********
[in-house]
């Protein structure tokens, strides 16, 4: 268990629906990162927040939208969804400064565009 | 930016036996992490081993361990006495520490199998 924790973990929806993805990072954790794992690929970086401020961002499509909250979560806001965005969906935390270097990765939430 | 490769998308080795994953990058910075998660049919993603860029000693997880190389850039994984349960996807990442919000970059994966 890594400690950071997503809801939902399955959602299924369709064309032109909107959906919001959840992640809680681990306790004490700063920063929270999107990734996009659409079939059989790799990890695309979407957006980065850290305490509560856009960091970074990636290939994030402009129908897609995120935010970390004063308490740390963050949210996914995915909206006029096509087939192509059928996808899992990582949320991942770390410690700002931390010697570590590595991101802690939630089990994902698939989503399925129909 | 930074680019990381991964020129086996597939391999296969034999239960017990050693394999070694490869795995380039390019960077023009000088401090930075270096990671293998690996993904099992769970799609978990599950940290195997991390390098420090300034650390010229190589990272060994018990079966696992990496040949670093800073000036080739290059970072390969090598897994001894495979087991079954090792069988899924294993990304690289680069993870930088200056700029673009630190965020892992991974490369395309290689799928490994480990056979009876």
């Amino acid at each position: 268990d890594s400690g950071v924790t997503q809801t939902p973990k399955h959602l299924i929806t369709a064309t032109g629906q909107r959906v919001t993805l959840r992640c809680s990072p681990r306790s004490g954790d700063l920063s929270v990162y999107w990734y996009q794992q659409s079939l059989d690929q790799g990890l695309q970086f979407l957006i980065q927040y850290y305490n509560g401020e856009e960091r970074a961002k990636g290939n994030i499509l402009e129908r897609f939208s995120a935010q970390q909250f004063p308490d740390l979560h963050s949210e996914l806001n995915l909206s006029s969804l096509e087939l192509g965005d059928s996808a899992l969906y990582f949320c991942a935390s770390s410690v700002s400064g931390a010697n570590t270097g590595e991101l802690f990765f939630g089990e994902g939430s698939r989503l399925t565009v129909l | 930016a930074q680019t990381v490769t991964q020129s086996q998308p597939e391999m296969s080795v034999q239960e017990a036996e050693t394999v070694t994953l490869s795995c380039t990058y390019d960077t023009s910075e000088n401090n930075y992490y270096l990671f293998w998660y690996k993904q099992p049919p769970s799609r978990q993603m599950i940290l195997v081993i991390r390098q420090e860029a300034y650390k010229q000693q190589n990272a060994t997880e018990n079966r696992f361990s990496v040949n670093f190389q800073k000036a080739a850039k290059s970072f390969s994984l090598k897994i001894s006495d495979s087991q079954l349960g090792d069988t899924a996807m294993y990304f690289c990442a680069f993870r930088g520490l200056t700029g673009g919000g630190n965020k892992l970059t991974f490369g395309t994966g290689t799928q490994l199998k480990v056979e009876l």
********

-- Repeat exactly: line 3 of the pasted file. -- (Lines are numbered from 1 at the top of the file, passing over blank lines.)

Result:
């Amino acid at each position: 268990d890594s400690g950071v924790t997503q809801t939902p973990k399955h959602l299924i929806t369709a064309t032109g629906q909107r959906v919001t993805l959840r992640c809680s990072p681990r306790s004490g954790d700063l920063s929270v990162y999107w990734y996009q794992q659409s079939l059989d690929q790799g990890l695309q970086f979407l957006i980065q927040y850290y305490n509560g401020e856009e960091r970074a961002k990636g290939n994030i499509l402009e129908r897609f939208s995120a935010q970390q909250f004063p308490d740390l979560h963050s949210e996914l806001n995915l909206s006029s969804l096509e087939l192509g965005d059928s996808a899992l969906y990582f949320c991942a935390s770390s410690v700002s400064g931390a010697n570590t270097g590595e991101l802690f990765f939630g089990e994902g939430s698939r989503l399925t565009v129909l | 930016a930074q680019t990381v490769t991964q020129s086996q998308p597939e391999m296969s080795v034999q239960e017990a036996e050693t394999v070694t994953l490869s795995c380039t990058y390019d960077t023009s910075e000088n401090n930075y992490y270096l990671f293998w998660y690996k993904q099992p049919p769970s799609r978990q993603m599950i940290l195997v081993i991390r390098q420090e860029a300034y650390k010229q000693q190589n990272a060994t997880e018990n079966r696992f361990s990496v040949n670093f190389q800073k000036a080739a850039k290059s970072f390969s994984l090598k897994i001894s006495d495979s087991q079954l349960g090792d069988t899924a996807m294993y990304f690289c990442a680069f993870r930088g520490l200056t700029g673009g919000g630190n965020k892992l970059t991974f490369g395309t994966g290689t799928q490994l199998k480990v056979e009876l």